The previous scene in Sodom is a motif that shows up in other places within the Tanach:
(22) As they were making their hearts merry, behold, the men of the city [of Geba], certain base fellows, beset the house round about, beating at the door; and they spoke to the master of the house, the old man, saying: ‘Bring forth the man that came into thy house, that we may know him.’ (23) And the man, the master of the house, went out unto them, and said unto them: ‘Nay, my brethren, I pray you, do not so wickedly; seeing that this man is come into my house, do not this wanton deed. (24) Behold, here is my daughter a virgin, and his concubine; I will bring them out now, and humble ye them, and do with them what seemeth good unto you; but unto this man do not so wanton a thing.’ (25) But the men would not hearken to him; so the man laid hold on his concubine, and brought her forth unto them; and they knew her..."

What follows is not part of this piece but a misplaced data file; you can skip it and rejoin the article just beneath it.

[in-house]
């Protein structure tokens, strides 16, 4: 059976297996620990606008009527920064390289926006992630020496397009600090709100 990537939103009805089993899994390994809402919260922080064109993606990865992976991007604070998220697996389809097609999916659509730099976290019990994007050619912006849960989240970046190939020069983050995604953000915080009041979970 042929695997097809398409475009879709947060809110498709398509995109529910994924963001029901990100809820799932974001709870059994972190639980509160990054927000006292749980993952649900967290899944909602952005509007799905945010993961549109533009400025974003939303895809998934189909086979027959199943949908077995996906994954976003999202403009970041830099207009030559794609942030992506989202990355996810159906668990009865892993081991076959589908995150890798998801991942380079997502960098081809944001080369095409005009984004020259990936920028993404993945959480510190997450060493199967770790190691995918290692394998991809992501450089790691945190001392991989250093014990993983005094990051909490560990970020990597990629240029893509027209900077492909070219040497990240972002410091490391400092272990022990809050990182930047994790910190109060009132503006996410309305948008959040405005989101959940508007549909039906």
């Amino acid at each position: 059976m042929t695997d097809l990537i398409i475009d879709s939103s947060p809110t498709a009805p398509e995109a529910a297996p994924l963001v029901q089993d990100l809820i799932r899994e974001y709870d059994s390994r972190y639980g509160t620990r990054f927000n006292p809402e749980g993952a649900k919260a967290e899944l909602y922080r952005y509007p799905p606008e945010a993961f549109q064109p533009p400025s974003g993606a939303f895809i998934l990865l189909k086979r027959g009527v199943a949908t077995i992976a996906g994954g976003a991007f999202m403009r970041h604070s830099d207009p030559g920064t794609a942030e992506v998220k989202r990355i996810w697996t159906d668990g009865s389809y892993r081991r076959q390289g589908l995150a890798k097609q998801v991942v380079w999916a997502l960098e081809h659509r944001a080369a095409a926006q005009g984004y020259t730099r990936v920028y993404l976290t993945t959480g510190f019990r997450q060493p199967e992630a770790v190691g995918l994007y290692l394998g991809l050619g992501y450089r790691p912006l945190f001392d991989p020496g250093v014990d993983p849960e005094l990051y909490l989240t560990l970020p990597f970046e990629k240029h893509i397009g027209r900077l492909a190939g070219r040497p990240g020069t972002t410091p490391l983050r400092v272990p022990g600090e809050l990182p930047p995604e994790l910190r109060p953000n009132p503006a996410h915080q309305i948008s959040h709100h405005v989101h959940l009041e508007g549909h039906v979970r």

Thus, the Sodom scene was never meant to be a condemnation of homosexuality. It was considered an insult to a specific people to write that the men of the city wanted to gang rape a man. The Sodom story was originally intended to be a satire and poked fun at the men of Sodom, as well as the Ammonites and Moabites at the very end of the story:
(36) Thus were both the daughters of Lot with child by their father. (37) And the first-born bore a son, and called his name Moab—the same is the father of the Moabites unto this day. (38) And the younger, she also bore a son, and called his name Ben-ammi—the same is the father of the children of Ammon unto this day.
"'When you ask me to say something about being a Jewish lesbian, what can I say? You know of course that there are no Jewish lesbians because to begin with Jews are not supposed to be sexual. Especially Jewish women.' For a Jewish woman to adopt a sexual identity, and even more to adopt a lesbian identity, is to challenge the myths of the asexual Jewish woman and of an asexual Judaism." - Irena Klepfisz, "Resisting and Surviving in America", quoted in Eros and the Jews, David Biale, p. 225.